During baseline visits, subjects were instructed in oral hygiene techniques. For those receiving a manual brush, the Bass technique was demonstrated, whereas subjects receiving the electric and ultrasonic versions were given audiovisual presentations of the correct use according to the manufacturer. The subjects were requested to use their assigned toothbrushes three times daily for 2 minutes with the designated toothpaste (Sorriso®, Colgate-Palmolive Indústria e Comércio Ltda., São Bernardo do Campo, SP, Brazil) and to avoid other health products or techniques.
Clinical measurements were performed for all teeth except second and third molars by a blinded trained examiner using a periodontal probe (UNC 1-15, Hu-Friedy, Chicago, Ill). Intraexaminer reliability for index reproducibility was assessed twice during the study on seven patients by repeating a complete mouth plaque index, a gingival index, and probing depth (PD) measurements. The κ score for each measurement was never lower than 0.75.
Following placement of a self-retaining cheek retractor and cotton rolls, plaque was assessed on the buccal surfaces of the teeth using the orthodontic modification (PI)7 of the Silness and Löe Plaque Index.8 The plaque component of this index divides the buccal surface of each tooth into four zones according to the position of the orthodontic bracket—incisal, distal, mesial, and gingival to the bracket—and designates codes 0 for absence or 1 for presence of visible plaque. The lingual surfaces were assessed using the Silness and Löe Plaque Index dichotomized for absence and presence of visible plaque. The gingival inflammatory condition was evaluated by the Löe and Silness Gingival Index (GI), dichotomized for presence or absence of bleeding.9
PD, corresponding to the distance in mm from gingival margin to the bottom of gingival sulcus, was taken at six sites per tooth (mesiobuccal, buccal, distobuccal, distolingual, lingual, and mesiolingual).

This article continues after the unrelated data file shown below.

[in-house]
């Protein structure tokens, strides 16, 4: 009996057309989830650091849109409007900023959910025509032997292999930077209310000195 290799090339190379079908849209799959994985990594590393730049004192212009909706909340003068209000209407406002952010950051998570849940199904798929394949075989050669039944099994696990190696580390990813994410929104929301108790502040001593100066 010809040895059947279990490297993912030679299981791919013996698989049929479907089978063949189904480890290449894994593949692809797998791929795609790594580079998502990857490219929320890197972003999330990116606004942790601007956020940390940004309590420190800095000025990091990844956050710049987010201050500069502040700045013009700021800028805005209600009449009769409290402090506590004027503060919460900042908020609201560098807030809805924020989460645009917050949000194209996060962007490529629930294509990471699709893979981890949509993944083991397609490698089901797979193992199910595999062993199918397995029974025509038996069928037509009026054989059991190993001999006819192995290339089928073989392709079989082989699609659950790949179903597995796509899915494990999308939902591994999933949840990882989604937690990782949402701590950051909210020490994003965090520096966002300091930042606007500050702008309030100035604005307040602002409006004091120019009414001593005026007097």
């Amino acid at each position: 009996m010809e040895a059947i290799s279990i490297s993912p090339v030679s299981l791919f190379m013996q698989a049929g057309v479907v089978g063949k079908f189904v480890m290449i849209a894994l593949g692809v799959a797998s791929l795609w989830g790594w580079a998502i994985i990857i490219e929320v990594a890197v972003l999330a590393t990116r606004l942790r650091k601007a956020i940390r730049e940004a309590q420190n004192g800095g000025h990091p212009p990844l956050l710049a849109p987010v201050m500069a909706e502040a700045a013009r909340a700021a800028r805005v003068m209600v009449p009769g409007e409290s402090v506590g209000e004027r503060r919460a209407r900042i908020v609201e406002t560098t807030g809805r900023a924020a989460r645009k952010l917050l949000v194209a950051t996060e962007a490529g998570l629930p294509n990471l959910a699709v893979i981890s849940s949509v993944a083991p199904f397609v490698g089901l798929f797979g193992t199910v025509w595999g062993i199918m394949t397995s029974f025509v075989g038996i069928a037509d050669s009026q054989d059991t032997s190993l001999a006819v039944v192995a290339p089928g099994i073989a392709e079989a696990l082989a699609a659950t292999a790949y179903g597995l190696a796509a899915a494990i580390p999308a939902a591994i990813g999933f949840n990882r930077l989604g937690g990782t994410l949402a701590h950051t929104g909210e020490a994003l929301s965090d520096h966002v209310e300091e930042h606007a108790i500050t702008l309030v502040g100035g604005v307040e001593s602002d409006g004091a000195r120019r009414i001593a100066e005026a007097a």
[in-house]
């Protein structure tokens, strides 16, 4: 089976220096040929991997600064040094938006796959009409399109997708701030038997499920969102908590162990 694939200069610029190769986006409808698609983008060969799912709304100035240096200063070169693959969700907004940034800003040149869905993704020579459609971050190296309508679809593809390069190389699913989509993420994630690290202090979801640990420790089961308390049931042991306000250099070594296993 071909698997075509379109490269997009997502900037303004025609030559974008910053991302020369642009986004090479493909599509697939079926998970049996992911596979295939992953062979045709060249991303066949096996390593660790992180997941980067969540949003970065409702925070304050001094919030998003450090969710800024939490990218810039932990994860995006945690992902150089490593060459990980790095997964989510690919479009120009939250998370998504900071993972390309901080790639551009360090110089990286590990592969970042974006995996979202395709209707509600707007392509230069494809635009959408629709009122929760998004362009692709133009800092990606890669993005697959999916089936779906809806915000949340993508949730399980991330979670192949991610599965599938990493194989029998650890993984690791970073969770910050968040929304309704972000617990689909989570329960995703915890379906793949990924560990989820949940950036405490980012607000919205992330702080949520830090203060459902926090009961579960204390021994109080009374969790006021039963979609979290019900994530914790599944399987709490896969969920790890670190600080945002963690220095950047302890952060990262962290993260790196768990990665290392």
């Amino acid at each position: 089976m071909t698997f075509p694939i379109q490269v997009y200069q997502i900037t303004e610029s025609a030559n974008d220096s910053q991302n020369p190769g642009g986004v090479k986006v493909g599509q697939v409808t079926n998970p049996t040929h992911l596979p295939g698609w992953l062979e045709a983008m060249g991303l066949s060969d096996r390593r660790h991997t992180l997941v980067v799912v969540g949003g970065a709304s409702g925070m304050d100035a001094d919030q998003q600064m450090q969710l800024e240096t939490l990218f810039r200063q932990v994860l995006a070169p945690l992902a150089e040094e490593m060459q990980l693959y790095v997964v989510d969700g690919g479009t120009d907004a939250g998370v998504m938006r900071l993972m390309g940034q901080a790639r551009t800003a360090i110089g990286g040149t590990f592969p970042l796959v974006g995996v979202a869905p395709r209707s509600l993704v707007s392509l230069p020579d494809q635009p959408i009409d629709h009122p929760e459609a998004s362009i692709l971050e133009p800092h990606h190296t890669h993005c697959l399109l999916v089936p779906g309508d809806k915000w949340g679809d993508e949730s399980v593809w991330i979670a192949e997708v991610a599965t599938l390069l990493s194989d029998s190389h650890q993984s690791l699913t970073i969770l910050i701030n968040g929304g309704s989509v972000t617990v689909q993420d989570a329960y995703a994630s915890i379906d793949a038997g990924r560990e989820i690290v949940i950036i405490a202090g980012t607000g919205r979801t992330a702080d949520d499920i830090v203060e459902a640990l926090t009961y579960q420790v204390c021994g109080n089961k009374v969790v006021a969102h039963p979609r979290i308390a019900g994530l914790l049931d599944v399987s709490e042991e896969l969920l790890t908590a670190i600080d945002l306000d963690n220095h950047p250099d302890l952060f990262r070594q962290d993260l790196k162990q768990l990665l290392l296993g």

Samples of 1 mL unstimulated saliva were collected from patients at the beginning and end of each 30-day brushing period. These samples were placed in individual sterile tubes. The tubes were sent to the laboratory for processing soon after collection (15 ± 3 min). They were subjected to vibration (Vortex®, AP-56, Phoenix, Araraquara, SP, Brazil) for 2 minutes and diluted in decimal series from 10−1 to 10−4 with sterile saline. For cultivation of S mutans, aliquots of 25 μL of each dilution were inoculated in duplicate on selective bacitracin sucrose agar (SB20).10 The two agar plates with each dilution were incubated for 48 hours in candle jars at 37°C.
An electronic colony counter (CP 600 Plus, Phoenix, Araraquara, SP, Brazil) was used to define the number of streptococci colonies (colony-forming units [CFU]/ mL). Only agar plates with less than 300 colonies were counted. The mean value of the same dilution with a suitable number of colonies was used to determine the microbial count.